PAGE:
Until Maria DB 10.2.3, a table could have only one trigger defined for each event/timing combination: for example, a table could only have one BEFORE INSERT trigger.
The LOAD DATA INFILE and LOAD XML statements invoke INSERT triggers for each row that is being inserted.
After selecting all records in the table, notice how the Order Approval Date Time for the second row does not equal the Order Approval Date Time for the first row.
Again, this is our desired behavior and all appears well.
If you're entering multiple statements on the command line, you'll want to temporarily set a new delimiter so that you can use a semicolon to delimit the statements inside your trigger. DROP TABLE animals; UPDATE animal_count SET animals=0; CREATE TABLE animals (id mediumint(9) NOT NULL AUTO_INCREMENT, name char(30) NOT NULL, PRIMARY KEY (`id`)) ENGINE=Inno DB; DELIMITER // CREATE TRIGGER the_mooses_are_loose AFTER INSERT ON animals FOR EACH ROW BEGIN IF = 'Moose' THEN UPDATE animal_count SET animal_count.animals = animal_count.animals 100; ELSE UPDATE animal_count SET animal_count.animals = animal_count.animals 1; END IF; END; // DELIMITER ; INSERT INTO animals (name) VALUES('Aardvark'); SELECT * FROM animal_count; --------- | animals | --------- | 1 | --------- INSERT INTO animals (name) VALUES('Moose'); SELECT * FROM animal_count; --------- | animals | --------- | 101 | --------- If a trigger contains an error and the engine is transactional, or it is a BEFORE trigger, the trigger will not run, and will prevent the original statement from running as well.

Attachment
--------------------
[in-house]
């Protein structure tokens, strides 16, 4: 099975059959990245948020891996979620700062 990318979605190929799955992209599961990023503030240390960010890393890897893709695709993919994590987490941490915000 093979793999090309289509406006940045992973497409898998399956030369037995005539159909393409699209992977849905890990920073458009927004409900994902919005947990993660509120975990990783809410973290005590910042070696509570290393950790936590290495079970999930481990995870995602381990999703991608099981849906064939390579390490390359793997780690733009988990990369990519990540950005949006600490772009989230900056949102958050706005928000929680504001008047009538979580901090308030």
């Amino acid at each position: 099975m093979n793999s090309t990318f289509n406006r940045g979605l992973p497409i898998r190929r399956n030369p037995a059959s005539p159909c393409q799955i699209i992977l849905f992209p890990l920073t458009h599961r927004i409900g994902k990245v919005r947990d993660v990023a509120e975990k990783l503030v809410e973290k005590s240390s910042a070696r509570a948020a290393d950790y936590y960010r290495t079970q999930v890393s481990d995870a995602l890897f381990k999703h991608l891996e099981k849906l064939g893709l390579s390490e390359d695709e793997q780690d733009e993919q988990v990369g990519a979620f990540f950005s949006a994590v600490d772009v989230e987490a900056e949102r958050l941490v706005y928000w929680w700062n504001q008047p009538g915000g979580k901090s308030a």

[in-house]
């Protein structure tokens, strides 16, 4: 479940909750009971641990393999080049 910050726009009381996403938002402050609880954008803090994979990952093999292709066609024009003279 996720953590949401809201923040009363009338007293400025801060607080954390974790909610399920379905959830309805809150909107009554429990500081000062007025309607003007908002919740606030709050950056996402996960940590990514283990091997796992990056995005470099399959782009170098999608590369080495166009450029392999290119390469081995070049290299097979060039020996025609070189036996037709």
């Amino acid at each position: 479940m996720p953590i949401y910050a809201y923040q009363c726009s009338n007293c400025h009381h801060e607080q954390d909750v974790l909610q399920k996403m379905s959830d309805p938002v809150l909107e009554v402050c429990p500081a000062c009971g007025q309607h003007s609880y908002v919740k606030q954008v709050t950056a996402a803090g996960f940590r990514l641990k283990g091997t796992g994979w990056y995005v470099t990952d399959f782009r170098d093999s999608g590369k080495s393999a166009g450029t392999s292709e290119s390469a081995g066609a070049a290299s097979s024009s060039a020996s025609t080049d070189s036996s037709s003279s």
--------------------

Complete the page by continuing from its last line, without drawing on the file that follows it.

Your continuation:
However, we need to run a second test to ensure that the correct number of rows have been updated.
In our second test, we will execute a T-SQL UPDATE statement to set the Order Status value to "Approved" for the second row in the table (pk ID = 2).
The REPLACE statement is executed with the following workflow: Otherwise, it works like a normal INSERT statement.
Note that TRUNCATE TABLE does not activate any triggers.